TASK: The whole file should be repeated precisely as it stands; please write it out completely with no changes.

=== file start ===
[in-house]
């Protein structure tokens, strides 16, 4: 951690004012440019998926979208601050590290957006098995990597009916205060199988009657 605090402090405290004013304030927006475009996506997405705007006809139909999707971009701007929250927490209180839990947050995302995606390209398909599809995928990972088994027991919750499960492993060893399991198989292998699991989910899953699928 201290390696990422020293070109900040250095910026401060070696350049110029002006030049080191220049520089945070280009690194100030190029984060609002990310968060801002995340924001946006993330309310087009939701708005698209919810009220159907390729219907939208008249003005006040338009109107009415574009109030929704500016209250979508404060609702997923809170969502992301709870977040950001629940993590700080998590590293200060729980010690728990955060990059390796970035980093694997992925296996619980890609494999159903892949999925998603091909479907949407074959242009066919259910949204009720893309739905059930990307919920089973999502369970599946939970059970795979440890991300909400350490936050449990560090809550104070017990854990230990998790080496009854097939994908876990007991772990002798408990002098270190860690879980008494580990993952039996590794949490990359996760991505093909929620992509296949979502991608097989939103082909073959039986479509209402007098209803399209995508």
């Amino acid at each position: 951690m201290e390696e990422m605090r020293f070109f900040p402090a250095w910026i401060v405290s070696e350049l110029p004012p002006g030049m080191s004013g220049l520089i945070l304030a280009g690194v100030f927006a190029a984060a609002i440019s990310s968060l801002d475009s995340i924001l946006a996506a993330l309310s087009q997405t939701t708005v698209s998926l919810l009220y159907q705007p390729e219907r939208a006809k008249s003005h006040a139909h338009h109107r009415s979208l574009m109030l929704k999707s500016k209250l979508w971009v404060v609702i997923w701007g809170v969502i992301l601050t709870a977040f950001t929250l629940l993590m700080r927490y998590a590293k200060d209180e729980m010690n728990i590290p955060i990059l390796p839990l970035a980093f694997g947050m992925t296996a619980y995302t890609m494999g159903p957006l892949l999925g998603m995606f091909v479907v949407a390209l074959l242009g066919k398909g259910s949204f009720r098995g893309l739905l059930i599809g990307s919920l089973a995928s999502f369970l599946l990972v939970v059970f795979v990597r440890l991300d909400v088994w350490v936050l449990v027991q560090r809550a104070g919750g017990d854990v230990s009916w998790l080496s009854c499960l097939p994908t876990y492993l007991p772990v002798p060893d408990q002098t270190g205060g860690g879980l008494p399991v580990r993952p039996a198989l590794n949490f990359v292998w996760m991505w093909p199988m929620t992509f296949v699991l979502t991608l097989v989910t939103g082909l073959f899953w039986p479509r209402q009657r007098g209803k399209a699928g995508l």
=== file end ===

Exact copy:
[in-house]
């Protein structure tokens, strides 16, 4: 951690004012440019998926979208601050590290957006098995990597009916205060199988009657 605090402090405290004013304030927006475009996506997405705007006809139909999707971009701007929250927490209180839990947050995302995606390209398909599809995928990972088994027991919750499960492993060893399991198989292998699991989910899953699928 201290390696990422020293070109900040250095910026401060070696350049110029002006030049080191220049520089945070280009690194100030190029984060609002990310968060801002995340924001946006993330309310087009939701708005698209919810009220159907390729219907939208008249003005006040338009109107009415574009109030929704500016209250979508404060609702997923809170969502992301709870977040950001629940993590700080998590590293200060729980010690728990955060990059390796970035980093694997992925296996619980890609494999159903892949999925998603091909479907949407074959242009066919259910949204009720893309739905059930990307919920089973999502369970599946939970059970795979440890991300909400350490936050449990560090809550104070017990854990230990998790080496009854097939994908876990007991772990002798408990002098270190860690879980008494580990993952039996590794949490990359996760991505093909929620992509296949979502991608097989939103082909073959039986479509209402007098209803399209995508």
């Amino acid at each position: 951690m201290e390696e990422m605090r020293f070109f900040p402090a250095w910026i401060v405290s070696e350049l110029p004012p002006g030049m080191s004013g220049l520089i945070l304030a280009g690194v100030f927006a190029a984060a609002i440019s990310s968060l801002d475009s995340i924001l946006a996506a993330l309310s087009q997405t939701t708005v698209s998926l919810l009220y159907q705007p390729e219907r939208a006809k008249s003005h006040a139909h338009h109107r009415s979208l574009m109030l929704k999707s500016k209250l979508w971009v404060v609702i997923w701007g809170v969502i992301l601050t709870a977040f950001t929250l629940l993590m700080r927490y998590a590293k200060d209180e729980m010690n728990i590290p955060i990059l390796p839990l970035a980093f694997g947050m992925t296996a619980y995302t890609m494999g159903p957006l892949l999925g998603m995606f091909v479907v949407a390209l074959l242009g066919k398909g259910s949204f009720r098995g893309l739905l059930i599809g990307s919920l089973a995928s999502f369970l599946l990972v939970v059970f795979v990597r440890l991300d909400v088994w350490v936050l449990v027991q560090r809550a104070g919750g017990d854990v230990s009916w998790l080496s009854c499960l097939p994908t876990y492993l007991p772990v002798p060893d408990q002098t270190g205060g860690g879980l008494p399991v580990r993952p039996a198989l590794n949490f990359v292998w996760m991505w093909p199988m929620t992509f296949v699991l979502t991608l097989v989910t939103g082909l073959f899953w039986p479509r209402q009657r007098g209803k399209a699928g995508l």